According to the author, this book is a must read prior Built to Last in order to find out what does it take to be good to great. Once greatness is achieved, push to make it lasting.
For the companies that were featured from being good to great, there’s one thing common about them. Their leaders exhibited Level 5 leadership. This is where the figurehead of the organization has great humility and professional will. They are ambitious in achieving the goals of the company first, not themselves. They set up their successors for even greater victory in the next generation.
They are not your usual celebrity CEO. Level 5 leaders are modest, self-effacing, and understated. They are diligent and work like a plow horse rather than a show horse. They attribute success to factors other than themselves but take full responsibility when things turn poorly.
The level 5 leadership values totally jives with the 8th Habit. It focuses on finding the right people and empower them, rather than write lofty visions then find people to do the work.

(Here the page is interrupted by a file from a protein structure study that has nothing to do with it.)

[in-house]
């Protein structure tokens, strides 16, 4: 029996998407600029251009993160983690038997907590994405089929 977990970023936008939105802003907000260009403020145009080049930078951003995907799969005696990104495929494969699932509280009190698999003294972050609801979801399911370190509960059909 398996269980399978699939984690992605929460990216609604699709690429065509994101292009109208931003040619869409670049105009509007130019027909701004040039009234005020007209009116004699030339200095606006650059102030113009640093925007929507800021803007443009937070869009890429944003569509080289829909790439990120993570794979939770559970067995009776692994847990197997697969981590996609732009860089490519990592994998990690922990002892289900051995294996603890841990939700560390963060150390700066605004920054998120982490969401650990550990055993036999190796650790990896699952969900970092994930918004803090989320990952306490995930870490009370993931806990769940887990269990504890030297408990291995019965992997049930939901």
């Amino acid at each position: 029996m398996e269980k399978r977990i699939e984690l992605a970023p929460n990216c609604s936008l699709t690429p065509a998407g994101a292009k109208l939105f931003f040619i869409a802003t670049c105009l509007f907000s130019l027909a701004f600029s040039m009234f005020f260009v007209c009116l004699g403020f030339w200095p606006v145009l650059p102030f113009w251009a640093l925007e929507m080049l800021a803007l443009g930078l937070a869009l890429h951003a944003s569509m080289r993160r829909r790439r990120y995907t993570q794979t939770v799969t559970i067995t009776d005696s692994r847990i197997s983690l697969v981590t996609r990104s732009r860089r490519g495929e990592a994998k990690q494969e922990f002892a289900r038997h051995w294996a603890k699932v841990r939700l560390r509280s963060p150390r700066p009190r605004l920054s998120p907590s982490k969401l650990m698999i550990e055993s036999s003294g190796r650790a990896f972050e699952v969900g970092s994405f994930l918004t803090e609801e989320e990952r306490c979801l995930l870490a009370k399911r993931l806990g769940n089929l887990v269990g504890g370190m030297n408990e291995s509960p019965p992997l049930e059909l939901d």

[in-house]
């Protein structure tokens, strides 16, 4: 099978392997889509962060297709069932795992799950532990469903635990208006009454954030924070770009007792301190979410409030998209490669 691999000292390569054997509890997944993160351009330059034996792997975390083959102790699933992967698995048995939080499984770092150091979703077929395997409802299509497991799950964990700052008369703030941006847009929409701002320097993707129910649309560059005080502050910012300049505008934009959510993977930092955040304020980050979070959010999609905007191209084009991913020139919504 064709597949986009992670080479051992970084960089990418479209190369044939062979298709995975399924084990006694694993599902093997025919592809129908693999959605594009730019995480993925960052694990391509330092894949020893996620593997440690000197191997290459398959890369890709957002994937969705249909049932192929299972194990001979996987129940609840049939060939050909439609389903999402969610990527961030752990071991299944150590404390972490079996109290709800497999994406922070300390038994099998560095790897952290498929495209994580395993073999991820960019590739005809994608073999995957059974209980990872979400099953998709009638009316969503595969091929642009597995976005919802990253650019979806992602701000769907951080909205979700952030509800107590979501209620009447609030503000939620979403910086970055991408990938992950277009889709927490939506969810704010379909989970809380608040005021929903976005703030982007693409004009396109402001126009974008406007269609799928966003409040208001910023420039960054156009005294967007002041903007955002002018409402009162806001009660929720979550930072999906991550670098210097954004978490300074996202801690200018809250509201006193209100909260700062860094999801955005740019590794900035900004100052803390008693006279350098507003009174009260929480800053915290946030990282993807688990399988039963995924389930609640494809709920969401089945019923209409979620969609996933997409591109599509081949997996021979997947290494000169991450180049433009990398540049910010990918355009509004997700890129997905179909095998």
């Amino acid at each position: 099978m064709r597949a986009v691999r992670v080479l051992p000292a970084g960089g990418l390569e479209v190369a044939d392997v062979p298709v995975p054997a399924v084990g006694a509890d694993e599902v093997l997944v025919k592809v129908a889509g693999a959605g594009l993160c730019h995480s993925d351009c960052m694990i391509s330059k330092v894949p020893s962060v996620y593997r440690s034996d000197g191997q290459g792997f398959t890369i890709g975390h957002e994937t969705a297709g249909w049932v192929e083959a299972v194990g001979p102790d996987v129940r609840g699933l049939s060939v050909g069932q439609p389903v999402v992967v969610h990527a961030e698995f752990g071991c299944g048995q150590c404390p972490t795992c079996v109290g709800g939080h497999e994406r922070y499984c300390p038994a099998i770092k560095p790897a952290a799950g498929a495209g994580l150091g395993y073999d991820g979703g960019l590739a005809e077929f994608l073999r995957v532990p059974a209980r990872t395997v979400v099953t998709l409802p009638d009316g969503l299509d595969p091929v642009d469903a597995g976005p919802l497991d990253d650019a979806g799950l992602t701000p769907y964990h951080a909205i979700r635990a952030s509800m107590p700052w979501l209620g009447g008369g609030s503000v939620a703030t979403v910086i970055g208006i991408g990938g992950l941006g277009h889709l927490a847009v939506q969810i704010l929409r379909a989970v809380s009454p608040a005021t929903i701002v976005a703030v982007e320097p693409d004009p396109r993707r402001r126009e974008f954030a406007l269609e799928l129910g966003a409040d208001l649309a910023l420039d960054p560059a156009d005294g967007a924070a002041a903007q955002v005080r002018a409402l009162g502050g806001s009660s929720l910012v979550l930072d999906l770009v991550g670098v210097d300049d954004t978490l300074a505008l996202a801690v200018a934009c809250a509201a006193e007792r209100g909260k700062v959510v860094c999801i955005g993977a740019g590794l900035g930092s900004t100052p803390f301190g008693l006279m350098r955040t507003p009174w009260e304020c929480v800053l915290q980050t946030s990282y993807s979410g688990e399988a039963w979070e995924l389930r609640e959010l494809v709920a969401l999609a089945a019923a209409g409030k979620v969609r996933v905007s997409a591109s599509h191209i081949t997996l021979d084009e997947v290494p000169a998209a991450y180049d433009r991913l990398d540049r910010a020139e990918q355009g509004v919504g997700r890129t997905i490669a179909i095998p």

This is where I realized that when things don’t go well as planned, it is not just the program, but also having the wrong people in the bus.
Indeed, the age of wisdom requires us to unlearn a lot of things. However, one can say that wisdom is realized when humility and courage are combined in getting the work done.
Note that the more we know, the more we don’t know. Because as our wisdom increase, the more we become sensitive about the things we don’t know. Therefore giving us humility and courage to accept such. Reach out to others for help in getting things done.
If we want the organizations that we serve turn from good to great, we must have the 7 Habits and 8th habit instilled in us to achieve Level 5 leadership. As we mature and reach that level, what is best for the organization, customers, employees, than what’s in it for our personal interest shall matter most.